More Things I’d Say to a Younger Me

Last night I dreamed I was riding my bicycle in a parking garage trying to get through a locked gate to the floor below where I could ride my bike up and down hills. There seemed to be a lot of obstacles getting through this gate. Then I looked behind me and saw another bike rider already in the cycling part of the garage, easily riding through some other gate he’d found, which he seemingly already knew about, and I wondered why I didn’t just try that gate, but I think I knew that, for me, I had to choose this other gate.

The cyclist was a young guy in my 12-step group. He was a troubled teen who got sober a few years ago, and now he’s 20 years old, getting his bachelor’s degree in physics and astronomy. A very smart kid who has his shit together at such a young age. Thinking of him now, his story reminds me a bit of my boyfriend’s story:  he too had not done well in high school, but then figured it out in college, and chose a meaningful career path of which he’s enjoyed ever since. Never did he set out to make a lot of money or have a powerful position; instead he did what he loved to do, and those things just happened.

My path was different. I did well in high school, but did not do well in college. I didn’t find myself there. I lost myself, mostly through alcohol and drugs. On the surface my life looked fine, but inside I felt like I was dying, and I was. I became increasingly out of touch with my soul and who I really was, and that’s why I didn’t find the right career for me. That’s why I was unhappy.

At the time I would not have told you that. I would’ve told you that I didn’t know what to do, that drinking had nothing to do with it, and that I was just doing what was in front of me, which is true. Drinking was something I was going to do anyway, because everyone drinks, right? And how could I possibly live my life without drinking? As far as a career went, I did what I thought I had to do, based on what the rest of the world thought I should do, and that was my best at that time. I didn’t believe it was possible to follow my dream of becoming a writer, but that I needed a back-up plan, which quickly became my primary plan, and that was just to take whatever job was out there, unrelated to writing, and to write at night after work. But the only writing I did was some drunken self-pitying scrawls about how miserable I was, and that became my reality. It was a self-fulfilling prophecy.

The following quote is a magnet on my fridge that I often ignore because I see it every day:


I can’t beat myself up for my journey. What good would it do? I’m still here, now. While it would’ve been great to have figured it all out at the age of 20, it would not have brought me to where I am today. We grow through pain, and some of us have a high threshold for pain until we’re not, until we realize that the self-inflicted kind of pain is not worth it. Life will give us enough pain.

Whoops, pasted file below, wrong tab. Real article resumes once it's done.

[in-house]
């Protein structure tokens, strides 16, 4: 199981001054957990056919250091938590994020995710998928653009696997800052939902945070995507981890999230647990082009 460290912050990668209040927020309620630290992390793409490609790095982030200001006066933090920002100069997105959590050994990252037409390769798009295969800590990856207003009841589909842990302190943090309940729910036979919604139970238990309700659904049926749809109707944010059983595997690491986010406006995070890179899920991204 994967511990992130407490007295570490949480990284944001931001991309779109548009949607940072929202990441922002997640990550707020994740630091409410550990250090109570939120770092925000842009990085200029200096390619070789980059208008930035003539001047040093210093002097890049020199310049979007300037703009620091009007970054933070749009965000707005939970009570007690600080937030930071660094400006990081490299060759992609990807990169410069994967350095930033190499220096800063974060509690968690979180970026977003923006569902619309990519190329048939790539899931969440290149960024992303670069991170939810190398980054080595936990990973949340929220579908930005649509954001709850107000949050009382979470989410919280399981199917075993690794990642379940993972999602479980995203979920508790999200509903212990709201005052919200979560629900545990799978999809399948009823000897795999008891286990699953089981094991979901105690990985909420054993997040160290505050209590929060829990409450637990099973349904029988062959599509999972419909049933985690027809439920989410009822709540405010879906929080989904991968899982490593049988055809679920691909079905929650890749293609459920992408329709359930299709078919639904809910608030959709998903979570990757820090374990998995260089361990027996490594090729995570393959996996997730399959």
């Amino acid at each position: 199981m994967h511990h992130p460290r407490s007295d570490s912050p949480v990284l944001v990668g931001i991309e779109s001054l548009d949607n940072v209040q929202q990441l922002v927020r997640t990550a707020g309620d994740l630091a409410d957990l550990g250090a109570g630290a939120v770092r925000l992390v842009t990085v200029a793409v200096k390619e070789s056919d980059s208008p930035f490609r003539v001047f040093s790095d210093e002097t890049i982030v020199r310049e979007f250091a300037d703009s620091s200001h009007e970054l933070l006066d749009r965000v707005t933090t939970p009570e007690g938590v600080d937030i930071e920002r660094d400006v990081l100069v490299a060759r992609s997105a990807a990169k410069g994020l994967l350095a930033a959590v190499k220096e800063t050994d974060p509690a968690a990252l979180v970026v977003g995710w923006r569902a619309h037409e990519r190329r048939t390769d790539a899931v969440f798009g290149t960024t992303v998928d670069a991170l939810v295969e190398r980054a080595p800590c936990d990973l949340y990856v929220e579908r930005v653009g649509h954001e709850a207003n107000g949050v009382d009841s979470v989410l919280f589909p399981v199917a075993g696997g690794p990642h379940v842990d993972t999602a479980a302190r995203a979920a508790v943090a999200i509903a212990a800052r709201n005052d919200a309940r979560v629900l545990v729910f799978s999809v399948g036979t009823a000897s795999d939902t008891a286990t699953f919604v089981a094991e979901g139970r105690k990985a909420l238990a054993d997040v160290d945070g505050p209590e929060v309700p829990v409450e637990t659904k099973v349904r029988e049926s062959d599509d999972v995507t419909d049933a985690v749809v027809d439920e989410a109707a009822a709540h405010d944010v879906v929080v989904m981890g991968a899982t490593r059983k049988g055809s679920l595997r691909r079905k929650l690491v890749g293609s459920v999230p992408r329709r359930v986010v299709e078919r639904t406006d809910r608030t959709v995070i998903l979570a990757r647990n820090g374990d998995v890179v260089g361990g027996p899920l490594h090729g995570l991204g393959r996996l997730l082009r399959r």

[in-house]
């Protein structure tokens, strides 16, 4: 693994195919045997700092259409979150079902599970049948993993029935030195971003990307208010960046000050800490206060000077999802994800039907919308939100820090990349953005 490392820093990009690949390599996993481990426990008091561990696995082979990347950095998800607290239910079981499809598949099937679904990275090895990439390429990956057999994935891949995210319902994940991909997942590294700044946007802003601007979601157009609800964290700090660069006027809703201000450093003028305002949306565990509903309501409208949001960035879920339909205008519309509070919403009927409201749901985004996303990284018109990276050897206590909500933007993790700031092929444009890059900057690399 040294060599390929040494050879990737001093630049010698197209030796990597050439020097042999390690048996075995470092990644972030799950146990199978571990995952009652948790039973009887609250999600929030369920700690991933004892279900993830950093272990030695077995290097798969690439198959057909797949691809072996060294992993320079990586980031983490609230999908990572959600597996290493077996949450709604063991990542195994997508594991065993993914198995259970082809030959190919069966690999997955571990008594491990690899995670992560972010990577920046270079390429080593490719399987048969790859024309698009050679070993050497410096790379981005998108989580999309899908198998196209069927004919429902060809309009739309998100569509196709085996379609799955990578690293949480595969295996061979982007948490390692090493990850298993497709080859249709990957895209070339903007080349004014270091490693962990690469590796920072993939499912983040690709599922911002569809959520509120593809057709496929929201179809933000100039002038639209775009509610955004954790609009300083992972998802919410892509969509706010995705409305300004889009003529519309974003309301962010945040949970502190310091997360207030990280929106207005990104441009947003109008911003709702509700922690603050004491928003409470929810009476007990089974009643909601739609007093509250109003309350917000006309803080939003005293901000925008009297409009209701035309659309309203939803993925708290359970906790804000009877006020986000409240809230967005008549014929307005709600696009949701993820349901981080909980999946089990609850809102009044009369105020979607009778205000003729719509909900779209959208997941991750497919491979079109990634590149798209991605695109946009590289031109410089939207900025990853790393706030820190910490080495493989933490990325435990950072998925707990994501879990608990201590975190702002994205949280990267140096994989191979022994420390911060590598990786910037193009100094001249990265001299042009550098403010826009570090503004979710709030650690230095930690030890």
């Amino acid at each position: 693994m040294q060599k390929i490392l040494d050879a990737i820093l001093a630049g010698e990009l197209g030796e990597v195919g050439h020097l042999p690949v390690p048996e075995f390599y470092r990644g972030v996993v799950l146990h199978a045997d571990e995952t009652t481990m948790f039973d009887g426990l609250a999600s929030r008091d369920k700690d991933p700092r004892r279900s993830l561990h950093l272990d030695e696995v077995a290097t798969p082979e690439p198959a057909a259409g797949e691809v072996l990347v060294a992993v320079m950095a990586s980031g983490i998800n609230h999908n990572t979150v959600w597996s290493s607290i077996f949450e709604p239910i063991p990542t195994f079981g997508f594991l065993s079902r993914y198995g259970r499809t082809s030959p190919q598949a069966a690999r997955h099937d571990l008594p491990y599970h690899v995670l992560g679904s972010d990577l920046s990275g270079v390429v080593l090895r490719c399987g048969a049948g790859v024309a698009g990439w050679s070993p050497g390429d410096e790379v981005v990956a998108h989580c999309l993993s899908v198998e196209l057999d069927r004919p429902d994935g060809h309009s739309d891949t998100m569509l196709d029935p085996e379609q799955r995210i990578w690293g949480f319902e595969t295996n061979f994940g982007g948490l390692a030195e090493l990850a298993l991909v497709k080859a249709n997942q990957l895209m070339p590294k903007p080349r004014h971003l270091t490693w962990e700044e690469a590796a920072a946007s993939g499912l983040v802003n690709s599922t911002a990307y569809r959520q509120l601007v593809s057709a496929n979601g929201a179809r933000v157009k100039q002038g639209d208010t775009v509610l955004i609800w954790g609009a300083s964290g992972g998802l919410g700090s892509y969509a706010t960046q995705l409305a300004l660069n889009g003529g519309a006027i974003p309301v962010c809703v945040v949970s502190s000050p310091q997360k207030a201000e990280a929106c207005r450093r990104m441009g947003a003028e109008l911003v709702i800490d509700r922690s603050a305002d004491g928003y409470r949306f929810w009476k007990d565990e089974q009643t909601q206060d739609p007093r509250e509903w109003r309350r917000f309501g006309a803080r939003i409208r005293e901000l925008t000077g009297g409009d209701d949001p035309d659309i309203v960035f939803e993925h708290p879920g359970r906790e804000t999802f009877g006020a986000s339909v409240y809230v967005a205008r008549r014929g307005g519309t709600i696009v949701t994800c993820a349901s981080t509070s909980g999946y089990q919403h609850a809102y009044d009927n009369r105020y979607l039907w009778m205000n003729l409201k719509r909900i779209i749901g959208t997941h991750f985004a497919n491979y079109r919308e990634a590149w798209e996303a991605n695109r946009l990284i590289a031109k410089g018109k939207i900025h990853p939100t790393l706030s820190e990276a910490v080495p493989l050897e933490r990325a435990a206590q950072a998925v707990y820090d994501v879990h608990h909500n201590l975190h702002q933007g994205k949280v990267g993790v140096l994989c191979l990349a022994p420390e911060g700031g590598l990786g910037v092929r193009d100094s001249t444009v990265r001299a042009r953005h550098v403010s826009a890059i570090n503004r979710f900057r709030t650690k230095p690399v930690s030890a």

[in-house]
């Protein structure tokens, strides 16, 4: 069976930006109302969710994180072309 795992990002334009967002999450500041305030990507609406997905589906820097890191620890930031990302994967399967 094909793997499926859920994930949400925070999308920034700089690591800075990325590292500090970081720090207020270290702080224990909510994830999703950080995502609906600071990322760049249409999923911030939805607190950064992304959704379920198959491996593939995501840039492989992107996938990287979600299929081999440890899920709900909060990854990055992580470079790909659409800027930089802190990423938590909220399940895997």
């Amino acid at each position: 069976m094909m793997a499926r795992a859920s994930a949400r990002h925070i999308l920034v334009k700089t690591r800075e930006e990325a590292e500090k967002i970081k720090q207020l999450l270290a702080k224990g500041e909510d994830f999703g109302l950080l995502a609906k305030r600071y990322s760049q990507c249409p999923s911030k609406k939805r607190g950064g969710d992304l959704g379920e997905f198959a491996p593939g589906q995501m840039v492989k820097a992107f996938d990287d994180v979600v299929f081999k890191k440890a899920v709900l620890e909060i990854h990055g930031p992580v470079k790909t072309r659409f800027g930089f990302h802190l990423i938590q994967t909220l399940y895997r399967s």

It occurred to me last night as I was reading Wayne Dyer’s I Can See Clearly Now that I don’t have to be the kind of writer that I think would be the most respectable, prestigious kind I once aspired to, who gets published in all the hoity-toity literary publications. Because that’s not me. I don’t like exclusivity so why would I want to be a part of that elitist bullshit?

It’s difficult for me to write about writing and becoming a writer. I feel vulnerable. I don’t even want to put my name on this blog. But isn’t vulnerability what it’s all about? I didn’t like feeling vulnerable. That’s one reason why I drank. I could not be social without alcohol. That means I could not be me. I was afraid that people wouldn’t like me for who I was. The irony is that people like you only for who you are; no one likes an imitator. I suppose you could say I’m still afraid that people won’t like me for who I am, because I still won’t put my name on this blog. Ah well. It’s progress not perfection, my friends. One day at a time.

Here’s a song by LCD Soundsystem that’s been in my head since last night. I love the lines, “You’re afraid of what you need / If you weren’t, I don’t know what we’d talk about / You’re afraid of what you need / Look around you, you’re surrounded. It don’t get any better.” This video is so perfect:  Don’t close the door on yourself. Stop trying to be perfect, and stop trying to be someone else. Just be you.



2 thoughts on “More Things I’d Say to a Younger Me

  1. I can really relate to this. I lost myself to alcohol and drugs for a long time and sometimes feel like I’ve wasted my years… but every experience makes us who we are. It sounds like you have a good grip on that 💛

    Liked by 1 person

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